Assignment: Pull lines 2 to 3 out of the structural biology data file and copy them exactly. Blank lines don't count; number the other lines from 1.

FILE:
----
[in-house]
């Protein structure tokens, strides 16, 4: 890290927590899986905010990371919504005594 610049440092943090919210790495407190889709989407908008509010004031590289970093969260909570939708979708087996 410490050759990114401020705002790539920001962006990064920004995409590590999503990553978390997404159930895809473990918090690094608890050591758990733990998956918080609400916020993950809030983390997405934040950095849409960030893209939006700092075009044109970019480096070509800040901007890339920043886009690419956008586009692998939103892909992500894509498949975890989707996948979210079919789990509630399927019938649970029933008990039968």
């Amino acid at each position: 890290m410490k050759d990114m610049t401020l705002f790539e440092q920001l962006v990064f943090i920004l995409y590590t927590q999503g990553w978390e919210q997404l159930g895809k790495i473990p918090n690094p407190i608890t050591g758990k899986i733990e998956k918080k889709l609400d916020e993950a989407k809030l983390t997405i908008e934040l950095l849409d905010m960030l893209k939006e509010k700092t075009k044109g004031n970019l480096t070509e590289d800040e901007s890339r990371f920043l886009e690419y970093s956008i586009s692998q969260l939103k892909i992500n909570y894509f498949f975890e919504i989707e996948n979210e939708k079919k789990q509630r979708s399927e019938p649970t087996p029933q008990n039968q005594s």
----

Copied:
């Protein structure tokens, strides 16, 4: 890290927590899986905010990371919504005594 610049440092943090919210790495407190889709989407908008509010004031590289970093969260909570939708979708087996 410490050759990114401020705002790539920001962006990064920004995409590590999503990553978390997404159930895809473990918090690094608890050591758990733990998956918080609400916020993950809030983390997405934040950095849409960030893209939006700092075009044109970019480096070509800040901007890339920043886009690419956008586009692998939103892909992500894509498949975890989707996948979210079919789990509630399927019938649970029933008990039968």
């Amino acid at each position: 890290m410490k050759d990114m610049t401020l705002f790539e440092q920001l962006v990064f943090i920004l995409y590590t927590q999503g990553w978390e919210q997404l159930g895809k790495i473990p918090n690094p407190i608890t050591g758990k899986i733990e998956k918080k889709l609400d916020e993950a989407k809030l983390t997405i908008e934040l950095l849409d905010m960030l893209k939006e509010k700092t075009k044109g004031n970019l480096t070509e590289d800040e901007s890339r990371f920043l886009e690419y970093s956008i586009s692998q969260l939103k892909i992500n909570y894509f498949f975890e919504i989707e996948n979210e939708k079919k789990q509630r979708s399927e019938p649970t087996p029933q008990n039968q005594s």